OrcusRat is a modular Remote Access Trojan with some unusual functions. This RAT enables attackers to create plugins using a custom development library and offers a robust core feature set that makes it one of the most dangerous malicious programs in its class
Orcusrat has been advertised as a Remote Administration Tool (RAT) since early It has all the features that would be expected from a RAT and probably
OrcusRat Complete Tutorial || Before discussing the details of this RAT family, let’s discuss how Orcus became a commercially sold RAT.
The attack uses multiple advanced evasive techniques to bypass security tools. In a successful attack, the Orcus RAT can steal browser cookies
The individuals behind OrcusRAT are selling the RAT by advertising it as a ‘Remote Administration Tool’ under a supposedly registered business
OrcusRat is advertised on its homepage as a remote administration tool, behaving similarly to TeamViewer and other applications. Most of these features
ORCUS RAT is the perfect RAT for everyone. It provides all standard features like Registry Editor, Webcam, Remote Desktop,… (a full list of all features
Cisco Talos recently discovered a threat actor that has been leveraging RevengeRAT and Orcus RAT in various malware distribution campaigns
Researchers have found modified versions of the Orcus and Revenge RATs being delivered through effective phishing campaigns
OrcusRAT is a Remote Access Trojan that is active since 2016. Orcus was developed by a malware author who goes under the name ‘Sorzus’. This RAT has been sold for $40 since April 2016, with the ability to build custom plugins. Orcus RAT is primarily distributed via spear-phishing emails and drive-by-downloads.
Capabilities of Orcus RAT
The Remote Access Trojan’s capabilities include:
- Keylogging and remote administration
- Stealing system information and credentials
- Taking screenshots, recording video from Webcams, recording audio from microphones, and disabling webcam light
- Executing remote code execution and Denial-of-Service
- Exploring/editing registry
- Detecting VMs
- Reverse Proxying
- Real Time Scripting
- Advanced Plugin System
Orcus RAT distributed via decoy Word document
Researchers spotted a malspam campaign distributing Orcus RAT via malicious Microsoft Word documents.
- The phishing emails included a malicious MS Word document.
- Upon opening the document, an automatic download of a malicious RTF file is triggered.
- This RTF file deploys a remote code execution (RCE) exploit (CVE-2017-8759), which drops the Orcus RAT on the victims’ systems.
Orcus RAT targets Bitcoin investors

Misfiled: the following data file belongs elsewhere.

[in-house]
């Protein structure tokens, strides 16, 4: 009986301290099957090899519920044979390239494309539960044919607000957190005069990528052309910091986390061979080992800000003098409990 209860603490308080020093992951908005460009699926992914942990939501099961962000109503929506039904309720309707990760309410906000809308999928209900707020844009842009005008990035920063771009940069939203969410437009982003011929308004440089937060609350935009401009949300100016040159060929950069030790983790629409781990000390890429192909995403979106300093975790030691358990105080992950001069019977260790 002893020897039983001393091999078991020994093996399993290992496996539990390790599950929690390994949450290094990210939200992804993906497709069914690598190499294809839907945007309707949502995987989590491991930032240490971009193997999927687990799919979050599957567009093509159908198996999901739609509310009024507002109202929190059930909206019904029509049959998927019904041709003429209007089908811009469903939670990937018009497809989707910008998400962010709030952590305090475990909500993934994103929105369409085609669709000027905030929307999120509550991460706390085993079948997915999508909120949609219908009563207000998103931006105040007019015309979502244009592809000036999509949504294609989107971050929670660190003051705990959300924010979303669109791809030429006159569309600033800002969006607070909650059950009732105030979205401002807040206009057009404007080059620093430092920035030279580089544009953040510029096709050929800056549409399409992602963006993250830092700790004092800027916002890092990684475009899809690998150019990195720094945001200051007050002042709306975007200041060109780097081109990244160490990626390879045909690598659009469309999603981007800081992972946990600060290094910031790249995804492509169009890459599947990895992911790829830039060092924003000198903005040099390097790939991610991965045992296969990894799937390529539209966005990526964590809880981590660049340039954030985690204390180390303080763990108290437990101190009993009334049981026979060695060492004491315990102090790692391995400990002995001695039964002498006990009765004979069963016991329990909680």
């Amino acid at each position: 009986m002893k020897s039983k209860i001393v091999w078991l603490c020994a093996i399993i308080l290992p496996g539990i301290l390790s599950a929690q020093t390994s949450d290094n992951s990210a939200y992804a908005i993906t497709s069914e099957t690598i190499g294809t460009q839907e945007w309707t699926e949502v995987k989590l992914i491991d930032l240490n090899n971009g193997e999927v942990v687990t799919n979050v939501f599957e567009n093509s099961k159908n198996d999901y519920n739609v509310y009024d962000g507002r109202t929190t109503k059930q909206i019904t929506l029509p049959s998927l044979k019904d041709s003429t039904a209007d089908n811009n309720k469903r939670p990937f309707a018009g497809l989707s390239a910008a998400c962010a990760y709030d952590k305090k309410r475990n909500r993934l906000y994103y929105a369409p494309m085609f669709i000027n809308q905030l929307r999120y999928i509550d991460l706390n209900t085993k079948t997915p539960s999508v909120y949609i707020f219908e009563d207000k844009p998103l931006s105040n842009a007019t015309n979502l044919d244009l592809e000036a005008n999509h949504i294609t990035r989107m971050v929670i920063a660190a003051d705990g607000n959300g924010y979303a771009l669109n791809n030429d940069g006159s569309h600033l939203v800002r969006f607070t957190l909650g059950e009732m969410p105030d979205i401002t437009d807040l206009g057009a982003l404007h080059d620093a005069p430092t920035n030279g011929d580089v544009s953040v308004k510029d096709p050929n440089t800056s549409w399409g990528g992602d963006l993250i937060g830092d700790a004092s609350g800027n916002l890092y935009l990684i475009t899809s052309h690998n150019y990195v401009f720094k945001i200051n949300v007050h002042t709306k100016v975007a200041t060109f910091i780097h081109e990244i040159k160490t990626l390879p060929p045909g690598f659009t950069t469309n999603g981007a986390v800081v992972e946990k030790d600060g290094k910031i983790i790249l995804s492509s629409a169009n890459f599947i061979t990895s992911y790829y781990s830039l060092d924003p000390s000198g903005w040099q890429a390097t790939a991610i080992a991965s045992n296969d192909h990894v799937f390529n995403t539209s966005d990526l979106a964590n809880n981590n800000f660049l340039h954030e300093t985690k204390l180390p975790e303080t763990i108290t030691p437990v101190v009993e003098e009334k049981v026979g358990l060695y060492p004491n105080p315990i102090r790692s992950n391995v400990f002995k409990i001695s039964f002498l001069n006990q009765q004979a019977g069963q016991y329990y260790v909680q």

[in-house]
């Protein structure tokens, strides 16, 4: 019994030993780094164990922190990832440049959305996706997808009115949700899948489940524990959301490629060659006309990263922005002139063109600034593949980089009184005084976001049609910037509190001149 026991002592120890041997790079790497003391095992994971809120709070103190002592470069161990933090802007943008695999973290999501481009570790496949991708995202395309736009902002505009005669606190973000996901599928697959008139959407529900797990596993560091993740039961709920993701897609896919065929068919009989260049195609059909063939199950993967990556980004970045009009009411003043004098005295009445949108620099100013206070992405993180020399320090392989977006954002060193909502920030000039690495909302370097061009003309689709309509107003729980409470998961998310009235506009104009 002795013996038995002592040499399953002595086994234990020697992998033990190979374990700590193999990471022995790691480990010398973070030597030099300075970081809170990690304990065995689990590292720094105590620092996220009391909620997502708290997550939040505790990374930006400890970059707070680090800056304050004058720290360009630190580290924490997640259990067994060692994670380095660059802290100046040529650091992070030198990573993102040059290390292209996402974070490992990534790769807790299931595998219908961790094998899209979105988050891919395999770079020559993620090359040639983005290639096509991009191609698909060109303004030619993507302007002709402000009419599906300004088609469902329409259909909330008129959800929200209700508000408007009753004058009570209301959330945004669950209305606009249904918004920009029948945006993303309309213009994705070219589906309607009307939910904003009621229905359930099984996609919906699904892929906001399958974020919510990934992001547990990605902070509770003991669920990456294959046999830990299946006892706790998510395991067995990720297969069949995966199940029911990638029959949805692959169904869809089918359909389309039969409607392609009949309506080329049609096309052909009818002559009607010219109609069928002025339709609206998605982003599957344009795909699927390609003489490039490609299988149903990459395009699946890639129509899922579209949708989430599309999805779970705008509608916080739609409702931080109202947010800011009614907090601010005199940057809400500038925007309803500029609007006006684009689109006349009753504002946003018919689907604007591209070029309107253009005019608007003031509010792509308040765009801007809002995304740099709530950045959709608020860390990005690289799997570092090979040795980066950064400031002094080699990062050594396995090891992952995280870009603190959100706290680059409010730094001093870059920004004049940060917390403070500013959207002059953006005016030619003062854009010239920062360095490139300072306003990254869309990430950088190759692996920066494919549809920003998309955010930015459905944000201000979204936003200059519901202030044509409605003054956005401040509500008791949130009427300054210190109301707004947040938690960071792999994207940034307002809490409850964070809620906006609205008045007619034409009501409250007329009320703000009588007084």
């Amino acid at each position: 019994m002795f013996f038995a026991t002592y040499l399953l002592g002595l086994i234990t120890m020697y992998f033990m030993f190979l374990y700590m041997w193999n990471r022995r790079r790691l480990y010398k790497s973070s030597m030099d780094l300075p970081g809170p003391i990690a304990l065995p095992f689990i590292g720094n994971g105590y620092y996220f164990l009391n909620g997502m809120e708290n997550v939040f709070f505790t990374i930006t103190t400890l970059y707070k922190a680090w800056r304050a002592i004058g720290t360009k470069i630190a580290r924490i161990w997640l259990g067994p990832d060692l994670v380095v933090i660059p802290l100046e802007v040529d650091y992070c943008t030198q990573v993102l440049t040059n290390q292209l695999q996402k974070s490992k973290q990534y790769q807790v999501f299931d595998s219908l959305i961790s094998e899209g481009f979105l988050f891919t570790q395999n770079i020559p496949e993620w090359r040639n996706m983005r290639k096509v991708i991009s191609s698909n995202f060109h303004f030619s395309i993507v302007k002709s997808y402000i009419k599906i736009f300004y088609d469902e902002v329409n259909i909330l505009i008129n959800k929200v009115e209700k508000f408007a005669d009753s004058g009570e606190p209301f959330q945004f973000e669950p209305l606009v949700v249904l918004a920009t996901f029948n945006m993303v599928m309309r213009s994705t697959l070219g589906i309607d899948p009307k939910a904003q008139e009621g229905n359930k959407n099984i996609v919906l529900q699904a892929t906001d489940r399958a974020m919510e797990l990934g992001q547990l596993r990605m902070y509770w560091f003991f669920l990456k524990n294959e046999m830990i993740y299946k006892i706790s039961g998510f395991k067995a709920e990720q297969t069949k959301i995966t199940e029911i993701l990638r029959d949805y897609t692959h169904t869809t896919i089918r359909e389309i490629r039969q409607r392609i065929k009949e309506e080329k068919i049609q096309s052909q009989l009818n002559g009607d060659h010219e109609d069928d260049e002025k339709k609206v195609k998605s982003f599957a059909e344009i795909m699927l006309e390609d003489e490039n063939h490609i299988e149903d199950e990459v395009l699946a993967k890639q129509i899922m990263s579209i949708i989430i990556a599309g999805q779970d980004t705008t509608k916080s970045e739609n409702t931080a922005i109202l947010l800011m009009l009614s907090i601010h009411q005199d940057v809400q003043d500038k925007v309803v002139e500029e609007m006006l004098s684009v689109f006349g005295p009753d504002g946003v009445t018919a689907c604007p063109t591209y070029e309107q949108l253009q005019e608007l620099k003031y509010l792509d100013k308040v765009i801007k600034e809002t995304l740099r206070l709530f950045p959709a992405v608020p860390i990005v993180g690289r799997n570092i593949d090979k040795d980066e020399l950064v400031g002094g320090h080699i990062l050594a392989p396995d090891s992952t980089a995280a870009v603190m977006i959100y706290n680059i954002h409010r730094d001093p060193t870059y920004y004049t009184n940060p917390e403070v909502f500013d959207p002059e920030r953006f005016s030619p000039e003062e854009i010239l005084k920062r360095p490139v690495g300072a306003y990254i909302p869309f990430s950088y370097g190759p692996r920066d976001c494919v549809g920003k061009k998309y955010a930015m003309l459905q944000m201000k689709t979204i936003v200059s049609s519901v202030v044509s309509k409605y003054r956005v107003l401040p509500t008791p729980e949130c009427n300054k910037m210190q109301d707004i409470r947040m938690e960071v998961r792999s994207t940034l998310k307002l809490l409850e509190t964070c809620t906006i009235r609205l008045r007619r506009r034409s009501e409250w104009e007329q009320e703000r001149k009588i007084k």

A phishing campaign disguised as email marketing for new Bitcoin trading bot dubbed ‘Gunbot’ distributed Orcus RAT.
- Phishing emails sent to the Bitcoin investors in the guise of email marketing for ‘Gunbot’ included a ZIP attachment.
- The ZIP attachment contained a Visual Basic script disguised as a JPEG image file.
- The malicious VB script downloads a binary that delivers and executes Orcus RAT.
Tax-themed phishing campaign
In, researchers spotted various tax-related phishing campaigns targeting the US taxpayers with a range of RATs including Orcus RAT, Netwire, and Remcos RAT.
Ramadan-themed Coca-Cola video distributes Orcus RAT
In researchers observed a malware campaign that distributed Orcus RAT inside a Ramadan-themed Upon clicking the video, a series of downloads and processes were triggered, which includes:
- Searching for and hijacking a process using a User Access Control (UAC) bypass technique
- Downloading and executing the RAT that comes attached to the video
- Harvesting data and sending it back to the attackers’ C&C servers
Revenge RAT and Orcus RAT
In a recent malspam campaign, researchers spotted a threat actor distributing two popular remote access trojans to launch attacks against different organizations across various sectors. The targeted sectors include financial services, information technology, consultancies, and government entities.
The malspam emails purported to come from various authorities such as the Better Business Bureau (BBB), Australian Competition & Consumer Commission (ACCC), Ministry of Business Innovation & Employee (MBIE) and other regional agencies.
The emails included ZIP archives that contained malicious batch files responsible for retrieving the malicious PE32 file and dropping Orcus RAT and Revenge RAT onto victims’ systems.
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